A Small Honor to Some….a BIG one to me

A Small Honor to Some….a BIG one to me

Tomorrow I turn 36.

36 sounds old.

Like real old.

35 doesn’t…..35 sounds fresh as a daisy to me, BUT 36….I need to start using wrinkle cream and drinking Ensure.  I’m slightly exaggerating, but you get my drift.  I’m a little weirded out by the age.  One thing I can say….getting older does bring some pretty great things.

  1.  It’s a great excuse for me to leave a party early.  “Oh you know…I need my rest or I just drag all day”.
  2. I can run an errand with no make-up on and messy hair and not care…..ask my college roommates, in my younger years I had to practically put on a prom dress before we went to Kroger.
  3. In business, I do find I get a little more respect in the boardroom.  Fair?  No, but its the truth.  I’ve also come to realize that success is much more about hard work, experience and confidence than it is about your achievements in school.  Yes I said it….and it doesn’t mean you shouldn’t study hard and be the best.  I’m just saying, I may or may not have slept through tests in college, put parties before class, and somehow still managed to be slightly successful.

Yesterday, the Nashville Business Journal published the below article….and it makes me smile.  Many of my family members don’t have a subscription to the NBJ so I decided to share it below  To some, it’s a small deal…to me, it’s a nod to making a slight impact in my marketing world so forgive me for tooting my horn….it’s a quiet horn I promise:

The state of marketing to women and why it’s important

Aug 17, 2016, 11:52am CDT

Emily Tucker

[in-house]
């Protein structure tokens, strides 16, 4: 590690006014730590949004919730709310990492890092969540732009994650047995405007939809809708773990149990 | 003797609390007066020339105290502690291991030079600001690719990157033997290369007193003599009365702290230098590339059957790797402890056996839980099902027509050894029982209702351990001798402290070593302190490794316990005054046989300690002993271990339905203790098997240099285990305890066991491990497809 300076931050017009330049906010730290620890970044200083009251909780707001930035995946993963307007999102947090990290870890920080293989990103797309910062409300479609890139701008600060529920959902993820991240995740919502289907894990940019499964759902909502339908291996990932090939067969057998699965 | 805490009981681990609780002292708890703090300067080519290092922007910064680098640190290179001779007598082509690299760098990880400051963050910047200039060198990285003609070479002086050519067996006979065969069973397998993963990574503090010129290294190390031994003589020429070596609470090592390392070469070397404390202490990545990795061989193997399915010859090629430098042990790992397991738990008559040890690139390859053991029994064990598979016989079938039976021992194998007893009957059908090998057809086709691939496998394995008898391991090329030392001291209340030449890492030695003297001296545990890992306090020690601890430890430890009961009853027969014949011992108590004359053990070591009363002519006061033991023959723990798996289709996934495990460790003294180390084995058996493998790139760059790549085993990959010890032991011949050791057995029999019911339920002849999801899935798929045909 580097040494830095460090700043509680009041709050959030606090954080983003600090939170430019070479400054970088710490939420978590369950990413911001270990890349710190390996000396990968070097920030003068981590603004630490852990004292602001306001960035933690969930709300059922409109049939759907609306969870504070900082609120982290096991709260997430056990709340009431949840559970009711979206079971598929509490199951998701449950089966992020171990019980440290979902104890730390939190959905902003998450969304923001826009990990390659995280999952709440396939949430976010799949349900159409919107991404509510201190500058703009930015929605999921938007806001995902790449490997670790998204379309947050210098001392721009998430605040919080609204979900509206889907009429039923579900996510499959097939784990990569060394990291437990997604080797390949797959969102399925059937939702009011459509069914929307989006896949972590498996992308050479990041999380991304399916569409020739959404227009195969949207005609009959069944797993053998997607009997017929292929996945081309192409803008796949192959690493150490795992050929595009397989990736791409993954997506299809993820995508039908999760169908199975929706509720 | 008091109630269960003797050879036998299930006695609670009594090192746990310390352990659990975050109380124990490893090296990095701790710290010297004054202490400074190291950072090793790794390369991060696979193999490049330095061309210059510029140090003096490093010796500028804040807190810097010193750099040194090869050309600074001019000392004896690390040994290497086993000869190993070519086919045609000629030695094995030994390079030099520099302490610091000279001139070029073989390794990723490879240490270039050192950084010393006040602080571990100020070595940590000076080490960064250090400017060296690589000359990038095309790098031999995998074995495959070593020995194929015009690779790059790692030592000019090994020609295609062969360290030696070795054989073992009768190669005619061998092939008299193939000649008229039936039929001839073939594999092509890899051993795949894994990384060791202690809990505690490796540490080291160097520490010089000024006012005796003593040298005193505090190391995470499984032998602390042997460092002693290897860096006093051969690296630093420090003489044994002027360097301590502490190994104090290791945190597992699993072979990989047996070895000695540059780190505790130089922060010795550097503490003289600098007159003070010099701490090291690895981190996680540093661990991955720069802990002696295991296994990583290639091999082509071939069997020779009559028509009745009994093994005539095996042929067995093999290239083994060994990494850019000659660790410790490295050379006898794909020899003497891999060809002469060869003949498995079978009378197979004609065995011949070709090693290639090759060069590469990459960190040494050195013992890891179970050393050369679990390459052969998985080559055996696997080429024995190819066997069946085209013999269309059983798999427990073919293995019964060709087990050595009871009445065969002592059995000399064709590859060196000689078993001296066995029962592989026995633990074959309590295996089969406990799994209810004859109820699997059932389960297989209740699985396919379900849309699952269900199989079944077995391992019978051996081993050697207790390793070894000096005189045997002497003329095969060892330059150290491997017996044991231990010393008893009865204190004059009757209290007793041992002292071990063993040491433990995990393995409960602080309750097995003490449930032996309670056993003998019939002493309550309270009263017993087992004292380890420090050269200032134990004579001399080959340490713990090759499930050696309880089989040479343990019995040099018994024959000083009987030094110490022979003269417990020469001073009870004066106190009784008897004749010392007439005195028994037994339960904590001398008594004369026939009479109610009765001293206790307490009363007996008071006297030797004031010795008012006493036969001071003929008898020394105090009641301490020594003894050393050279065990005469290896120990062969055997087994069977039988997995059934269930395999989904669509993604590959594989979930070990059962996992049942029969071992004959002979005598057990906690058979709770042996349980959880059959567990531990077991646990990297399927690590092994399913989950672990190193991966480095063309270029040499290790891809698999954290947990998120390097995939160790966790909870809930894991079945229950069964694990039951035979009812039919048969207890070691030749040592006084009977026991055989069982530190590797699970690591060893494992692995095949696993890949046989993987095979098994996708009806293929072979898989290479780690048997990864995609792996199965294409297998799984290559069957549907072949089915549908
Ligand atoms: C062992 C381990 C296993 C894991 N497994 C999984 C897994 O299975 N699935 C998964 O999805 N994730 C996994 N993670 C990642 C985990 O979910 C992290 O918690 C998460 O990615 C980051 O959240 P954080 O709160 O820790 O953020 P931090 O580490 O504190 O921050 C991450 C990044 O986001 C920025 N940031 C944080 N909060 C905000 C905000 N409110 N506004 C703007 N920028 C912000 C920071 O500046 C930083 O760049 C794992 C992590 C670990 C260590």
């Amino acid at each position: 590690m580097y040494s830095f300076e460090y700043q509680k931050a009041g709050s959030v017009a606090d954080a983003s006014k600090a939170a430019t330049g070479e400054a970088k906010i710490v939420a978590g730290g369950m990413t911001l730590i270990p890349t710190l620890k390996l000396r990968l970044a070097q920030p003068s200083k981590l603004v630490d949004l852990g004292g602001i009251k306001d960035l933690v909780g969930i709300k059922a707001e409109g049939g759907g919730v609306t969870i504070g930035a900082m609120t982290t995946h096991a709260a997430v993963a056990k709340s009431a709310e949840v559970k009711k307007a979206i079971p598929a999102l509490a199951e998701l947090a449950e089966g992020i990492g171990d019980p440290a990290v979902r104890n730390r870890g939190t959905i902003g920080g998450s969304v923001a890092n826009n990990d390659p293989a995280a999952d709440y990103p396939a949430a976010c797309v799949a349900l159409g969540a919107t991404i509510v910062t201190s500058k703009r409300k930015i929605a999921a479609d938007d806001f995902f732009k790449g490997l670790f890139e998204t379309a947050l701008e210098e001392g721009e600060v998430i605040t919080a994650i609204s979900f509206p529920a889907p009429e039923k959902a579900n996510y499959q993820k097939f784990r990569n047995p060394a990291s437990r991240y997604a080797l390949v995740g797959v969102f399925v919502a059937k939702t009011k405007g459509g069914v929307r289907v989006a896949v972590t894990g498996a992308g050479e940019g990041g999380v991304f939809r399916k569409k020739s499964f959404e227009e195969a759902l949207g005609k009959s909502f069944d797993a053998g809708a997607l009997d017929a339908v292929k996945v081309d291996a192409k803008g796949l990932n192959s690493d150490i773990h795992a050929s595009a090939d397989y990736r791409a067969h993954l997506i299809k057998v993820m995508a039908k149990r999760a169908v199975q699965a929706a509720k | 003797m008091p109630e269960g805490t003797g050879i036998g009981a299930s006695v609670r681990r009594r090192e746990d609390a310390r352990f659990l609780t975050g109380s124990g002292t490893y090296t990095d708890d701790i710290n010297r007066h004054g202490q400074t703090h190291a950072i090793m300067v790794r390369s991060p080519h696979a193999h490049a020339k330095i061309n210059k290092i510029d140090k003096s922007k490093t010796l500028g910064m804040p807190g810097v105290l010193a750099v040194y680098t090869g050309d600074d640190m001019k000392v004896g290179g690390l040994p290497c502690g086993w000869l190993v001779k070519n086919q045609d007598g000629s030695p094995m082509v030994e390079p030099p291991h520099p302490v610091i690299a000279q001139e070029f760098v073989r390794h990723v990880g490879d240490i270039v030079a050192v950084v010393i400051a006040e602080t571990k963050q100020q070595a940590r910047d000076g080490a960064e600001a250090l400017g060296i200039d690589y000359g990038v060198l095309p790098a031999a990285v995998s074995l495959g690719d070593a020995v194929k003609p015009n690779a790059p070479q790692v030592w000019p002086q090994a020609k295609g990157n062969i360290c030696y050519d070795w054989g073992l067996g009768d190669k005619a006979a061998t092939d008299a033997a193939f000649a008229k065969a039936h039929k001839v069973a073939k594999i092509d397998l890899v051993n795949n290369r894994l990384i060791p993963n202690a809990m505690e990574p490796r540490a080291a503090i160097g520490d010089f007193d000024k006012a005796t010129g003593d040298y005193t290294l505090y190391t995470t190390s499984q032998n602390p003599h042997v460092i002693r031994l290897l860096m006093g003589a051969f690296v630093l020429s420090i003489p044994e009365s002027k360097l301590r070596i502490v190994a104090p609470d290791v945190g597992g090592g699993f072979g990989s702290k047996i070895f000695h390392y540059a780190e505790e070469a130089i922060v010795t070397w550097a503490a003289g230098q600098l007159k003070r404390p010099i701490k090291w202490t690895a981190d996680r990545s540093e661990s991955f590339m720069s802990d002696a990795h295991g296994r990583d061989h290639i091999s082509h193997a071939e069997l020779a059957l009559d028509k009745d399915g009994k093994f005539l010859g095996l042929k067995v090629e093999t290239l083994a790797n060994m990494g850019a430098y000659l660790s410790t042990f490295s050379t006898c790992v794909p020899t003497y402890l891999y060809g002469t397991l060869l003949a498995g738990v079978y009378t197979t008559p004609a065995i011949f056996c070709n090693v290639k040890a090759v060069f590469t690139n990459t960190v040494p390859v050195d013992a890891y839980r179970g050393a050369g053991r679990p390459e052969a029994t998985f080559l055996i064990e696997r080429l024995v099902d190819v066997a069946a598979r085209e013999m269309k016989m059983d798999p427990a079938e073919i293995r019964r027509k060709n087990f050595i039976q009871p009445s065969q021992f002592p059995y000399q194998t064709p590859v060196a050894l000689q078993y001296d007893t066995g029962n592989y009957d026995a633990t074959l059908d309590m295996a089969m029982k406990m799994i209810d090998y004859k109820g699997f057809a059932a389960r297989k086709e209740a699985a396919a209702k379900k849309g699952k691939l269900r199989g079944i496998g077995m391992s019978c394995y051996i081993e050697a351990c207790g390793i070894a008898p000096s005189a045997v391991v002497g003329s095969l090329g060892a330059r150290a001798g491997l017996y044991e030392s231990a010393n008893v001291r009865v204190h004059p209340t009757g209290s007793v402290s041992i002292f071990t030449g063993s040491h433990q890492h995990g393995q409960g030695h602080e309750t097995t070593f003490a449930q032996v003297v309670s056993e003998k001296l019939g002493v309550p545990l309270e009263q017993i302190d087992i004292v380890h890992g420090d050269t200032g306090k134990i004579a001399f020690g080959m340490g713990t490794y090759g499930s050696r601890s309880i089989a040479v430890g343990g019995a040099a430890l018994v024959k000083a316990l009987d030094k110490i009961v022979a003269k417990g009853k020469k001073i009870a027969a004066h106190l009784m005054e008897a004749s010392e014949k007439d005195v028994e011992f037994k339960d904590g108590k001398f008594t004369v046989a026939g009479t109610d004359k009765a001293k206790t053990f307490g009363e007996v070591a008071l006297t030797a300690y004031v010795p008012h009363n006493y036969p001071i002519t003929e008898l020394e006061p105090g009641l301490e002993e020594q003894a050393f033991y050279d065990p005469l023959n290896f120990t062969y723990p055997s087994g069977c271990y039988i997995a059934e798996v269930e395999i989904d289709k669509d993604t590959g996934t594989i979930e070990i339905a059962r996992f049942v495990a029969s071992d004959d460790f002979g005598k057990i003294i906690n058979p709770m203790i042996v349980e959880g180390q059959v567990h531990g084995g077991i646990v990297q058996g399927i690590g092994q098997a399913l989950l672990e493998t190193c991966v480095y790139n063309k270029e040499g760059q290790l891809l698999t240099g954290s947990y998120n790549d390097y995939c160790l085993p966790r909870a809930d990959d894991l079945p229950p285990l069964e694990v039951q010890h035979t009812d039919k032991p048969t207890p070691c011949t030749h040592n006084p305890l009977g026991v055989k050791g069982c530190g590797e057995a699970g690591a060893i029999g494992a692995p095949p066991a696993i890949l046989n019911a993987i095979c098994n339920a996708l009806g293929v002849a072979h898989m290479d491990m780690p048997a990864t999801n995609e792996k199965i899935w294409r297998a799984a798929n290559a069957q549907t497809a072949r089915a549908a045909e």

Marketing to women has had a less-than-innovative history.

For generations, companies have marketed products and services to women in basically the same way, primarily portraying females as mothers and caretakers — both of which are often just one aspect of the modern woman’s life. We have seen some shifts in tactics in recent years, but in the overall world of marketing and advertising, we still have a way to go.

That very notion helped to launch the Red Letter Day Conference — Nashville’s first ever marketing to women event, which took place August 5. The purpose of the conference was to educate marketing professionals and consumers alike on marketing to women and provide the opportunity for us to have a real, honest conversation about it. With women being responsible for 85 percent of purchases according to Interpublic Group, companies should consider the following to maximize the impact of their marketing efforts.

The landscape is changing.

Many brands assume what women want based on stereotypes and dated statistics rather than talking to female consumers about their needs and day-to-day lives. This misunderstanding of who women are often leads to a brand’s message falling on deaf ears.

After coming aboard at Gigi’s Cupcakes, I noticed a shift in the conversation about our marketing as a whole. We wanted to change our focus to discovering what consumers wanted instead of relying on what we thought was best for them.

When we sat down and spoke with our customers, we found that their buying decisions were less about what they wanted for themselves and more about purchasing something quickly and easily that they would be proud to present to their family.

That’s what marketing to women is really about — grasping and understanding where a woman is in her life and then providing her with solutions to make that life a little less hectic.

Time to get real.